(NEW YORK, NY, March 24, 2014) – Polycystic ovary syndrome (PCOS), a hormone imbalance that causes infertility, obesity, and excessive facial hair in women, can also lead to severe mental health issues including anxiety, depression, and eating disorders. A study supervised by Columbia University School of Nursing professor Nancy Reame, MSN, PhD, FAAN, and published in the Journal of Behavioral Health Services & Research, identifies the PCOS complications that may be most responsible for psychiatric problems. While weight gain and unwanted body hair can be distressing, irregular menstrual cycles is the symptom of PCOS most strongly associated with psychiatric problems, the study found.
“We were surprised to find that menstrual abnormalities in women with PCOS was the strongest predictor for mental health issues, particularly when there are so many other symptoms—like beard growth and infertility—that can make a woman feel unfeminine,” says senior author Nancy Reame, the Mary Dickey Lindsay Professor of Disease Prevention and Health Promotion at Columbia Nursing. “The study findings suggest that we can’t treat PCOS effectively unless we pay close attention to any signs of mental distress.”
The study evaluated psychological symptoms in 126 women diagnosed with PCOS. Participants completed surveys using a standard tool for evaluating mental health, the Brief Symptom Inventory (BSI), and their responses were compared with those of adult women in the general population and of adult women undergoing outpatient psychiatric care. While small, and not a randomized controlled trial, the study offers insight into the psychiatric manifestations of different PCOS symptoms, Reame says. Body hair and menstrual problems most strongly predicted anxiety, while obesity was most strongly associated with hostility, the study found.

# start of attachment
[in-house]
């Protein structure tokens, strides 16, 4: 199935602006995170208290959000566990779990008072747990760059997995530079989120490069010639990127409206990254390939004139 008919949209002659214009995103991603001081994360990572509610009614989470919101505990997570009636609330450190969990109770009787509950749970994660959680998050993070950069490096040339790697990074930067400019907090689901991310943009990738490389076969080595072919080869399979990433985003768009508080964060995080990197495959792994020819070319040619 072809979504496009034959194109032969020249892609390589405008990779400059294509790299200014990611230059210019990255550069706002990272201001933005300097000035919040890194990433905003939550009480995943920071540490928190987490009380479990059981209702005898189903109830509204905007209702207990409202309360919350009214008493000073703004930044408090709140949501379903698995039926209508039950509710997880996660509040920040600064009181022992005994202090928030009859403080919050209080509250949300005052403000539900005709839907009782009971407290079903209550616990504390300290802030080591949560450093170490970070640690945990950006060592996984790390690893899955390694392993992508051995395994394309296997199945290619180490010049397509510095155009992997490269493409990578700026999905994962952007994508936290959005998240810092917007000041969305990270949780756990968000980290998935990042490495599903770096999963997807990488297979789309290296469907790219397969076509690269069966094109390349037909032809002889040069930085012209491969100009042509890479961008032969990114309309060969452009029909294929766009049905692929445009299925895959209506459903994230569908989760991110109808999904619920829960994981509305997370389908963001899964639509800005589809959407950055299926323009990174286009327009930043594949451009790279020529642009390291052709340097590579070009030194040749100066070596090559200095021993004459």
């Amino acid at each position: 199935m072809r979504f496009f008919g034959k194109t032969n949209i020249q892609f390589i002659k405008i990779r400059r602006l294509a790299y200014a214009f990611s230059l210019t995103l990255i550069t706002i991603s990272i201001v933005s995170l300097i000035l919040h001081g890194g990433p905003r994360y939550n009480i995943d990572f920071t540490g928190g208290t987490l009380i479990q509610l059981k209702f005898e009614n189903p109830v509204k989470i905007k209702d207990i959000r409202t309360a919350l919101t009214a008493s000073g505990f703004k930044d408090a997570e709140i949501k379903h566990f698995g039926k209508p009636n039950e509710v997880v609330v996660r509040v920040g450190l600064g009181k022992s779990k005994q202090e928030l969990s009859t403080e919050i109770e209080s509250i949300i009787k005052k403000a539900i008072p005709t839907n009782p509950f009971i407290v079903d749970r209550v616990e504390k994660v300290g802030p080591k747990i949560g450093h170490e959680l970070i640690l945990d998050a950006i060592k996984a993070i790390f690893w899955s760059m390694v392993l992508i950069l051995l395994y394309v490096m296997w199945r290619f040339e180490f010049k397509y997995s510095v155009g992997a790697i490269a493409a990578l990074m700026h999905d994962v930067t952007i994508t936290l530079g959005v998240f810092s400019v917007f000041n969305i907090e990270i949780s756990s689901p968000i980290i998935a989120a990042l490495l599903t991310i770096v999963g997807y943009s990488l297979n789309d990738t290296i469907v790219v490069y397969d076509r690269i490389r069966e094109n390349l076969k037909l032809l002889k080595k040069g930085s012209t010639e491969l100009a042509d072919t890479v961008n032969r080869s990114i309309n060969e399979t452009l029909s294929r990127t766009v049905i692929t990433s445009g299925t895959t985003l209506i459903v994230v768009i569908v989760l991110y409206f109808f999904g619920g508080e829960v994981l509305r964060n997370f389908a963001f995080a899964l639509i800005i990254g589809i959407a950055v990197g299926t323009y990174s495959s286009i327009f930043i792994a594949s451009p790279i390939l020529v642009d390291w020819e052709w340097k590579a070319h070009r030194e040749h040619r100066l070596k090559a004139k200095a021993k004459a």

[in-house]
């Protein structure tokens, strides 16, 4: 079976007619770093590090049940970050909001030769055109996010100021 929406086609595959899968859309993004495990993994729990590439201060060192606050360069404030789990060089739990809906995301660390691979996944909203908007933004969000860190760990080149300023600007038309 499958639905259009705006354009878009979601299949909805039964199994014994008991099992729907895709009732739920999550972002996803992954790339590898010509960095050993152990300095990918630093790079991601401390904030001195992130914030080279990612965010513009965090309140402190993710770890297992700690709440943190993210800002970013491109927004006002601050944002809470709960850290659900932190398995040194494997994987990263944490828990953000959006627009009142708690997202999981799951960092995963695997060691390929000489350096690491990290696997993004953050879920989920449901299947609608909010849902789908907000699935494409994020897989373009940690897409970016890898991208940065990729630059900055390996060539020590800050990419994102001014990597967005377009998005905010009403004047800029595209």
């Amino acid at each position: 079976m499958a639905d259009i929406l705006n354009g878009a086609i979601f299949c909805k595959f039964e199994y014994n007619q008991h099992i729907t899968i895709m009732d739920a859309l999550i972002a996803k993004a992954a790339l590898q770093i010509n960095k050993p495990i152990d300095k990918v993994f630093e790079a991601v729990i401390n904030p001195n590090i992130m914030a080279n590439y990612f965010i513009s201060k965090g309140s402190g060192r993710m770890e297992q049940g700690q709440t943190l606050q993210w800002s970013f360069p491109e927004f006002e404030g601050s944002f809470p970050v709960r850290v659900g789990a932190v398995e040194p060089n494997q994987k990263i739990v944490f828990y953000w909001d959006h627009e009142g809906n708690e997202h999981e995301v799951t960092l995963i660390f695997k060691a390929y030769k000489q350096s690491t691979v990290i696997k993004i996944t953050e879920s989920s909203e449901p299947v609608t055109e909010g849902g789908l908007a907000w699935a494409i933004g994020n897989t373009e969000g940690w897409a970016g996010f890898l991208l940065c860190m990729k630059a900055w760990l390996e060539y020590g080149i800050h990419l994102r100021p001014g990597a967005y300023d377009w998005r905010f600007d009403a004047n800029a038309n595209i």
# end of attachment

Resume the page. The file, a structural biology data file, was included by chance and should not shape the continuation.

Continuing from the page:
In addition, the study found that for all nine mental health disorders measured by the BSI, the women with PCOS had significantly higher levels of psychological distress than the general population. For more than half of those disorders, the women with PCOS had distress levels statistically similar to those of the female psychiatric patients.
“When we compared participants with women in the general population, we found significantly higher scores on all of the symptoms evaluated and on corresponding psychological distress measures, particularly for anxiety, depression, somatization (the conversion of psychological distress to physical symptoms), and interpersonal sensitivity,” says lead author Judy McCook, PhD, RN, professor of nursing at East Tennessee State University.
PCOS is estimated to Affect 6 to 17 million women aged 18–44 in the U.S. It is one of the most common causes of infertility. There’s no single test to diagnose PCOS, and there’s no cure. The disorder is typically characterized by an excess production of the hormone testosterone, irregular ovulation, and cysts, or fluid-filled sacs, in the ovaries.
The paper is titled: “Differential Contributions of Polycystic Ovary Syndrome (PCOS) Manifestations to Psychological Symptoms”; it was published online in January 2014. The other authors are: Beth Bailey, PhD; Stacey Williams, PhD; and Sheeba Anand, MD (all from East Tennessee State University). The research was partially funded by the NIH Contraception and Infertility Loan Repayment Program. The authors declare no financial or other conflicts of interest.